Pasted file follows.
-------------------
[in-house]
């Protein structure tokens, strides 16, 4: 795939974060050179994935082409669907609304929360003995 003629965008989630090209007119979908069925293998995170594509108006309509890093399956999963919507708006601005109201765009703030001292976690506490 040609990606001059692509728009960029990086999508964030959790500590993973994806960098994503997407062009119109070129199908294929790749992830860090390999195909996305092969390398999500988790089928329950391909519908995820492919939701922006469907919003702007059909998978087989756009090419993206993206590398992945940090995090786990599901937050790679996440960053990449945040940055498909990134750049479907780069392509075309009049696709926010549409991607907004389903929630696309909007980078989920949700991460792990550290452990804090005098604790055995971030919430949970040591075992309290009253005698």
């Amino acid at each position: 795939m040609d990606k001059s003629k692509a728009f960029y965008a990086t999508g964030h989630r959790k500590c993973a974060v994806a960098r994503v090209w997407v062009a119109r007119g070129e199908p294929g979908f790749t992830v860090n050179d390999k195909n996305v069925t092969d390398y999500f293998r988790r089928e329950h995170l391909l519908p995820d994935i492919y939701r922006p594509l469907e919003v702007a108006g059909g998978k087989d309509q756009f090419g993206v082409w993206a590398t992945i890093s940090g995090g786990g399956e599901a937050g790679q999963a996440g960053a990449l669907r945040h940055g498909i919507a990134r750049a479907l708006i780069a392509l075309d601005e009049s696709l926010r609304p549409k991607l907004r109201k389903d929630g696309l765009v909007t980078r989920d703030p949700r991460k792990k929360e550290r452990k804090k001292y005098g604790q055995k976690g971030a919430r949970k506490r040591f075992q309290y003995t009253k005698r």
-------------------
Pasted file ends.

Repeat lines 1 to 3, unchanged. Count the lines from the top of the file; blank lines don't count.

[in-house]
């Protein structure tokens, strides 16, 4: 795939974060050179994935082409669907609304929360003995 003629965008989630090209007119979908069925293998995170594509108006309509890093399956999963919507708006601005109201765009703030001292976690506490 040609990606001059692509728009960029990086999508964030959790500590993973994806960098994503997407062009119109070129199908294929790749992830860090390999195909996305092969390398999500988790089928329950391909519908995820492919939701922006469907919003702007059909998978087989756009090419993206993206590398992945940090995090786990599901937050790679996440960053990449945040940055498909990134750049479907780069392509075309009049696709926010549409991607907004389903929630696309909007980078989920949700991460792990550290452990804090005098604790055995971030919430949970040591075992309290009253005698």
């Amino acid at each position: 795939m040609d990606k001059s003629k692509a728009f960029y965008a990086t999508g964030h989630r959790k500590c993973a974060v994806a960098r994503v090209w997407v062009a119109r007119g070129e199908p294929g979908f790749t992830v860090n050179d390999k195909n996305v069925t092969d390398y999500f293998r988790r089928e329950h995170l391909l519908p995820d994935i492919y939701r922006p594509l469907e919003v702007a108006g059909g998978k087989d309509q756009f090419g993206v082409w993206a590398t992945i890093s940090g995090g786990g399956e599901a937050g790679q999963a996440g960053a990449l669907r945040h940055g498909i919507a990134r750049a479907l708006i780069a392509l075309d601005e009049s696709l926010r609304p549409k991607l907004r109201k389903d929630g696309l765009v909007t980078r989920d703030p949700r991460k792990k929360e550290r452990k804090k001292y005098g604790q055995k976690g971030a919430r949970k506490r040591f075992q309290y003995t009253k005698r």